WILLIAM I (William Frederic of Orange), king of the Netherlands and grand duke of Luxemburg, was born Aug. 24, 1772. His father, William V, prince of Orange and Nassau, hereditary stadtholder, who died in 1806, at Brunswick, was descended from John, the youngest brother of the great William I of Orange (q. v.); his mother was a princess of Prus sia. In 1788, he made a tour in Germany, and remained for some time in Berlin, at the court of his uncle, king Frederic William II. In 1790, he entered the university of Leyden. In 1791, he married the Prussian princess Frederica Louisa Wilhelmina, sister of the present king of Prussia. He then undertook many improvements in the army, but suffered much opposition from the patriots, who had been put down, in 1787, by Prussian troops. Part of them had fled to France; and the national convention de clared war against the stadtholder, Feb. 1, 1793. Dumouriez conquered Dutch Brabant; but the prince, the subject of this article, delivered it, by the aid of the troops of the allies, after the victory at Neerwinden (q. v.), March 18, gained by prince Coburg, in the Austrian service, over Dumouriez. The crown-prince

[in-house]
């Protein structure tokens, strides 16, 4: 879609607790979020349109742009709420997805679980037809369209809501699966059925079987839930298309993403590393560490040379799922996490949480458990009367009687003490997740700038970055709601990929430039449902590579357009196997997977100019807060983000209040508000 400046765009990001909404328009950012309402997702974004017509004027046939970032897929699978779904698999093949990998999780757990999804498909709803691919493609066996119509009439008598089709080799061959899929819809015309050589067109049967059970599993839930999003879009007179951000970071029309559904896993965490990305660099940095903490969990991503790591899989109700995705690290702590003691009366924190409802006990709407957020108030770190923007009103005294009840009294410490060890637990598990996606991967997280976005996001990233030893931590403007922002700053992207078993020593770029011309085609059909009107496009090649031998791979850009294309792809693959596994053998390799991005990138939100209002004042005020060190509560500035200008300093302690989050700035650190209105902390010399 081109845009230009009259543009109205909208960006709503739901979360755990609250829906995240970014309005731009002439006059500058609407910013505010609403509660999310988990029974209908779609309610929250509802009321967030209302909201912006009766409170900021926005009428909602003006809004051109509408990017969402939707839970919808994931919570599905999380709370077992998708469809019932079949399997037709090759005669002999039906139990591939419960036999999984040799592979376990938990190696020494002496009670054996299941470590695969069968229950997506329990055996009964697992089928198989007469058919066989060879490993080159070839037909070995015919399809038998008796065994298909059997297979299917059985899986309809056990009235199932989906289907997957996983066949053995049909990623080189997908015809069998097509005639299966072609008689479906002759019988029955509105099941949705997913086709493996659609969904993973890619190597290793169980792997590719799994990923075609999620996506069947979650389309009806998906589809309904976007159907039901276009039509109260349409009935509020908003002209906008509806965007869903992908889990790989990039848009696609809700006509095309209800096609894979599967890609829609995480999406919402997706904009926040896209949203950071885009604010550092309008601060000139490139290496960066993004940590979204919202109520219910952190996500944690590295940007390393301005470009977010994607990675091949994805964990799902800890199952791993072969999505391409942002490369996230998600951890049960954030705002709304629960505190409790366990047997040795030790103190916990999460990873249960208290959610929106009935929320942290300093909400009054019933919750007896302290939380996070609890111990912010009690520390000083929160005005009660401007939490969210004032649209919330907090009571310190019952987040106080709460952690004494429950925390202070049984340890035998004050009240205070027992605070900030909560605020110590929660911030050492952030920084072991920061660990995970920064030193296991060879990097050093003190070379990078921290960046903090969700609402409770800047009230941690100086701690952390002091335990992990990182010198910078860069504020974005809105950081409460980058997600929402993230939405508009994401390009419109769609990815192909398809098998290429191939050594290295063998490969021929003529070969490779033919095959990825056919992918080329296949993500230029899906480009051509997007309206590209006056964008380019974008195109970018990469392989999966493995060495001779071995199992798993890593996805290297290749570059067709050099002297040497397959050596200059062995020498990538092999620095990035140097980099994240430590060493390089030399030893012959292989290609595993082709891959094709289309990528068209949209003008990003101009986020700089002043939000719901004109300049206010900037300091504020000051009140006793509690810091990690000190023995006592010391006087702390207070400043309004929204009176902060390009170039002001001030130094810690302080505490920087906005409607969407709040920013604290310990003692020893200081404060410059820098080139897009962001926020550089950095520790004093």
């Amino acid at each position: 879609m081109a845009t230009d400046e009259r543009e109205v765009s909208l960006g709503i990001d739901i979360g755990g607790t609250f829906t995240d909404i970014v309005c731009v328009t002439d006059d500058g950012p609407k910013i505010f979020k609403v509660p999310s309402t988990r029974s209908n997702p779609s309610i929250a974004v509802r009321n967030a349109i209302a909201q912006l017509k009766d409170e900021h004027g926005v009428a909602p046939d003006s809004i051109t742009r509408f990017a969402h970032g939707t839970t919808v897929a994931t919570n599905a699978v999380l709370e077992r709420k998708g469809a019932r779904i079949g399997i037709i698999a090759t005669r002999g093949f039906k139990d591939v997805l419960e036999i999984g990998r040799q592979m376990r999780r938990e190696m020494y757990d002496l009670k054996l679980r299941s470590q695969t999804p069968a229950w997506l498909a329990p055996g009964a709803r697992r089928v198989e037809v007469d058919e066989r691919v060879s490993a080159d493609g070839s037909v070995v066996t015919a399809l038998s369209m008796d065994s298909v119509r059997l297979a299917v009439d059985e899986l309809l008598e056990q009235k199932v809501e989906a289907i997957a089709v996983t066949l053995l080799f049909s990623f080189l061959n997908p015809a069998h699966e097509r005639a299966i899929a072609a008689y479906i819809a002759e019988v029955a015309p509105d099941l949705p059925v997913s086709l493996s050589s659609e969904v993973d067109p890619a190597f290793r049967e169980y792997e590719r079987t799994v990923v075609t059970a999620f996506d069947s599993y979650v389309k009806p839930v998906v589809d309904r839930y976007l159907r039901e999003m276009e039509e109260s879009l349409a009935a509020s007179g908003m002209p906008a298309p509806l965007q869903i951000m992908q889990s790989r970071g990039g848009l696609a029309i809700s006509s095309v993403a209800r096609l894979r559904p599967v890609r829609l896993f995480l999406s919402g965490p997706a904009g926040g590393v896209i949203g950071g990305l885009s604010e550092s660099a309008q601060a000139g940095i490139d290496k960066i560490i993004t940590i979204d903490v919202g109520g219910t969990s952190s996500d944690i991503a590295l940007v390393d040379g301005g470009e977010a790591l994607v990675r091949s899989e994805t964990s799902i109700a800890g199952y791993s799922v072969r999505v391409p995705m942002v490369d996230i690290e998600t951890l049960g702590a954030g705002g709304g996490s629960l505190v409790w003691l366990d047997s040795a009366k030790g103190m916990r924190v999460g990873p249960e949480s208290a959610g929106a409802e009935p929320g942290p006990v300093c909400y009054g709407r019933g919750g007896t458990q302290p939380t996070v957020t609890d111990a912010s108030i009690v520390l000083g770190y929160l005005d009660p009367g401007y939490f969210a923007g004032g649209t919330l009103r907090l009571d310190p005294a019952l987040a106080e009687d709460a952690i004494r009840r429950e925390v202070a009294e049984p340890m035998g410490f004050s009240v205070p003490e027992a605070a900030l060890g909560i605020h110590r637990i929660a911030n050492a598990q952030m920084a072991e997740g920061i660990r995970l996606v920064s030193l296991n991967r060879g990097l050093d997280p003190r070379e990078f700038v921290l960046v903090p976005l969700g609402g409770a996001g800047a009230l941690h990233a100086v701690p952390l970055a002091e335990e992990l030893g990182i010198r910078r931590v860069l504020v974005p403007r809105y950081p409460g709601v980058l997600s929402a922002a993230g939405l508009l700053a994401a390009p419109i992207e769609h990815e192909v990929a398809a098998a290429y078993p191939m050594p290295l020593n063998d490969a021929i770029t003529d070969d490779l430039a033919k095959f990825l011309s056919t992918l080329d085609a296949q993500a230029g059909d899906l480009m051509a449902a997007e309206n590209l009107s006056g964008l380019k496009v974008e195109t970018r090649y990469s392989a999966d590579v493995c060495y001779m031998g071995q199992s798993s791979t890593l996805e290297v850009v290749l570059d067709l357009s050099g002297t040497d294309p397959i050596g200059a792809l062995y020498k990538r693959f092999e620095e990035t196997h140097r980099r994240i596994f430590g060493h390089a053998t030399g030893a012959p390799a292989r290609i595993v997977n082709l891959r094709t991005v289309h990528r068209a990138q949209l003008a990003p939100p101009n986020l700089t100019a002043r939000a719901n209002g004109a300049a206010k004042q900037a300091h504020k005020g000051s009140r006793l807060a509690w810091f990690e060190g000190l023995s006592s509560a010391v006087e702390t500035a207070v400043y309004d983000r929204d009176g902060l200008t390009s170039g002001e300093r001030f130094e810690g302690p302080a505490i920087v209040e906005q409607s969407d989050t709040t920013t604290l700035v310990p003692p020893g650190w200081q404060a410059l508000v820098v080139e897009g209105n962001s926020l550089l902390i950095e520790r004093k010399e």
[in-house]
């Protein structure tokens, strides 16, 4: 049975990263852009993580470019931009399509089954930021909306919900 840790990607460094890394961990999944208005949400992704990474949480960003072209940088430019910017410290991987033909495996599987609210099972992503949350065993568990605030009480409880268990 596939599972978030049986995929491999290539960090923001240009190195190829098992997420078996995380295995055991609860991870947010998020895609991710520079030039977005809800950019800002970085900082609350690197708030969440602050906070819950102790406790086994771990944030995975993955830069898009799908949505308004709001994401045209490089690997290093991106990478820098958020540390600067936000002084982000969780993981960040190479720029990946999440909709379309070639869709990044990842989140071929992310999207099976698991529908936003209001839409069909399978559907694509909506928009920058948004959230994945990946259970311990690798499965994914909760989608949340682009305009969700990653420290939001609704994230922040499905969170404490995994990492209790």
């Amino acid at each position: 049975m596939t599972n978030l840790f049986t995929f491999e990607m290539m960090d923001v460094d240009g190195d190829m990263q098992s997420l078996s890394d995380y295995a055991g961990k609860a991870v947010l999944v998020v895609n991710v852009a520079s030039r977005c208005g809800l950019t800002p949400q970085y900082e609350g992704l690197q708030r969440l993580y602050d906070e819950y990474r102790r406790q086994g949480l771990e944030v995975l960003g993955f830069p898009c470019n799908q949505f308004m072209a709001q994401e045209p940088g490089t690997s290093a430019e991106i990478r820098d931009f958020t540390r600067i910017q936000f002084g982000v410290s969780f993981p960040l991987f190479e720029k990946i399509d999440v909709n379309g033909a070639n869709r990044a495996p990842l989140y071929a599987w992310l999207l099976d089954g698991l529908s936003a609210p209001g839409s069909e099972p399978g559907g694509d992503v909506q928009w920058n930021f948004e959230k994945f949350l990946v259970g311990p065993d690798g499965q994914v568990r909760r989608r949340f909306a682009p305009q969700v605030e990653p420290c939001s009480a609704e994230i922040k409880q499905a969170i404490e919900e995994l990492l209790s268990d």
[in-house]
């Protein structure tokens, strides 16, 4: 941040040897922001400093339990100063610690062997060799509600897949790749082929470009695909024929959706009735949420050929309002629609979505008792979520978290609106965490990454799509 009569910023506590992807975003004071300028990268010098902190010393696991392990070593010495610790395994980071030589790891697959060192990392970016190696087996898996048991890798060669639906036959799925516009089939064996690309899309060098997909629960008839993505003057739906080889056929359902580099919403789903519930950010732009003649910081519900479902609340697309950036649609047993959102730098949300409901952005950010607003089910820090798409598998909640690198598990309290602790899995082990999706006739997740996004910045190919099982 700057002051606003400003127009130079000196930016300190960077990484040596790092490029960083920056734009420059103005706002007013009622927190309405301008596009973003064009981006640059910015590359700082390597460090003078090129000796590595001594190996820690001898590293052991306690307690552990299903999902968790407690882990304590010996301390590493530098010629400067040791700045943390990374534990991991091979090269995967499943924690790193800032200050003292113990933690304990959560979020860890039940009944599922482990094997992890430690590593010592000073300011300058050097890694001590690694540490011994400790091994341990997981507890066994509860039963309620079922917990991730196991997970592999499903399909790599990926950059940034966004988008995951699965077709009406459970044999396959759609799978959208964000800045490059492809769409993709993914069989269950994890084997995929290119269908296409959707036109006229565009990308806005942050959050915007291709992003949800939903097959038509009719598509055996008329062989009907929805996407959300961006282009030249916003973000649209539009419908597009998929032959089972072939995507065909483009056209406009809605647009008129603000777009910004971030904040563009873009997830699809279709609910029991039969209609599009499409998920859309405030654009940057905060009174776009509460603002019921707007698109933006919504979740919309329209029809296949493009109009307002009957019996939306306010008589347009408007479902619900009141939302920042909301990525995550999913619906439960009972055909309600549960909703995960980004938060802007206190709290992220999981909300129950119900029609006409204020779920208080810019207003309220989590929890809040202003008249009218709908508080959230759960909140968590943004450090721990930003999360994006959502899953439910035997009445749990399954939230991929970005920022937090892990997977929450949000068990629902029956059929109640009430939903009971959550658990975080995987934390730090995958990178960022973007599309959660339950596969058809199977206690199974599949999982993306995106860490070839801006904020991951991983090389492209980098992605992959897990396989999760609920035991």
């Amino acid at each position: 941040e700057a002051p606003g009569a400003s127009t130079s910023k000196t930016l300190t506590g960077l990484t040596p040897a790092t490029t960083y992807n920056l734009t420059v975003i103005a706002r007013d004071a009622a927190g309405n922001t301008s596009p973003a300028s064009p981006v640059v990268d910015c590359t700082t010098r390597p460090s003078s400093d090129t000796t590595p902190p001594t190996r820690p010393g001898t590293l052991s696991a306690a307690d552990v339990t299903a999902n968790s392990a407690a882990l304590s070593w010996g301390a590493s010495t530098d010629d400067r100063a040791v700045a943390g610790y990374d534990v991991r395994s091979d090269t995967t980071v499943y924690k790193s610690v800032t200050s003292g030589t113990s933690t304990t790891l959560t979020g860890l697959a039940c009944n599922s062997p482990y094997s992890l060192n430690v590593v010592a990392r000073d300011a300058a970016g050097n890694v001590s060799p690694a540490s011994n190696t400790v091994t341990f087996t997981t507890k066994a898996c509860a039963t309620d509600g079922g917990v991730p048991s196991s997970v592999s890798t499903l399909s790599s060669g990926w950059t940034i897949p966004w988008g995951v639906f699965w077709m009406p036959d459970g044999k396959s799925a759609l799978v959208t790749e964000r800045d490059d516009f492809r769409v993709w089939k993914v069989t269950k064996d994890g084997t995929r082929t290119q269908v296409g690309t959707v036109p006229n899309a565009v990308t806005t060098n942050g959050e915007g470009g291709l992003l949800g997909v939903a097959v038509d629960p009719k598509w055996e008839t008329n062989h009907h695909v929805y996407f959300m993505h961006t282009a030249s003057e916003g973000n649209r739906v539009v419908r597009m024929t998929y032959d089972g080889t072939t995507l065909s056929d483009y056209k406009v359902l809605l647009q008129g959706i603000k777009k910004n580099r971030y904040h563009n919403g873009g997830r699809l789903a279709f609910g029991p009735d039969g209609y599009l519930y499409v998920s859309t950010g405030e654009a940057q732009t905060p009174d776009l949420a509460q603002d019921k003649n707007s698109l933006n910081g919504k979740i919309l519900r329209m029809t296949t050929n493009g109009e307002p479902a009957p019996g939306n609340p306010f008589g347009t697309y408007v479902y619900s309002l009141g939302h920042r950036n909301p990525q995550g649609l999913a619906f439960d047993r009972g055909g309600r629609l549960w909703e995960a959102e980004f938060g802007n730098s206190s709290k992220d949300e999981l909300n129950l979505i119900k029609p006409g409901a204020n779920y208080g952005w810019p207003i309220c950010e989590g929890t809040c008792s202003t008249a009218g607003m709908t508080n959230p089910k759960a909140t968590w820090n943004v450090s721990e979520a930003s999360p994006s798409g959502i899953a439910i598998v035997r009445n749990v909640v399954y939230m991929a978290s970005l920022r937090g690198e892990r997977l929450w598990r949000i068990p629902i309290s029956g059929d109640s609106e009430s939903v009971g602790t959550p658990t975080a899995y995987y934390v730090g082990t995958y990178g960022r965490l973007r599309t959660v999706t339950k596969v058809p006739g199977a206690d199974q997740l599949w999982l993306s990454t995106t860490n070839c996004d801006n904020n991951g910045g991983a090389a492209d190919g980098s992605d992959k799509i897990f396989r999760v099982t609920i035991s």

now prevented the French from entering Western Flanders. But, September 13, he was attacked in his position between Menin and Werwick, with such superior force that he was obliged to retreat behind the Schellt, after a long resistance, in which his brother, prince Frederic, was wounded. The next year, he took Landrecies. He then forced the enemy to retire behind the Sambre; but, in the great battle on June 26, in which he had been successful at the head of the right wing, he was obliged to retreat, after the French had taken Charleroi by assault, and beaten the left wing at Fleurus. The Austrian forces having retreated, before Pichegru and Jourdan, behind the Meuse, the prince, with his enfeebled army, could only protect the frontiers of the republic, in unison with the duke of York. But the fortresses were reduced, and the ice enabled the enemy to pass the Waal, so that Pichegru entered Utrecht, Jan. 17, 1795. The party of the patriots favored the enemy, and the stadtholder soon found himself incapable of saving the republic, forsaken by her allies. His sons, therefore, gave up their commands, Jan. 16, and William V embarked, on the 18th and 19th, with his family, at Scheveningen, in nineteen poor fishing vessels, for England. Hampton court was assigned as a residence to the exiled family; but the two sons soon returned to the continent, in order to arm a body of Dutch emigrants at the expense of England, which body, however, after the peace of Basle, was again dissolved. Prince Frederic entered the Austrian service, and died at Padua, in 1799. The subject of this article went with his family to Berlin, where he expected a favorable change from the influence of Prussia, then on friendly terms with France. He occupied himself with the education of his children, the cultivation of science, and the improvement of some estates which he had bought in Poland, and on which he immediately abolished bondage. His father had ceded to him the places which the diet had assigned him in Germany by way of indemnification, namely, Fulda, Corvey, Dortmund, &c., August 29, 1802, and he took possession of them in the same year. He lived at Fulda, but spent part of the winter in Berlin. Living himself in the most economical manner, he established in his new possessions an economical administration, and reformed numerous abuses. His impartial treatment of all his subjects, of whatever religion, gained him the hearts of all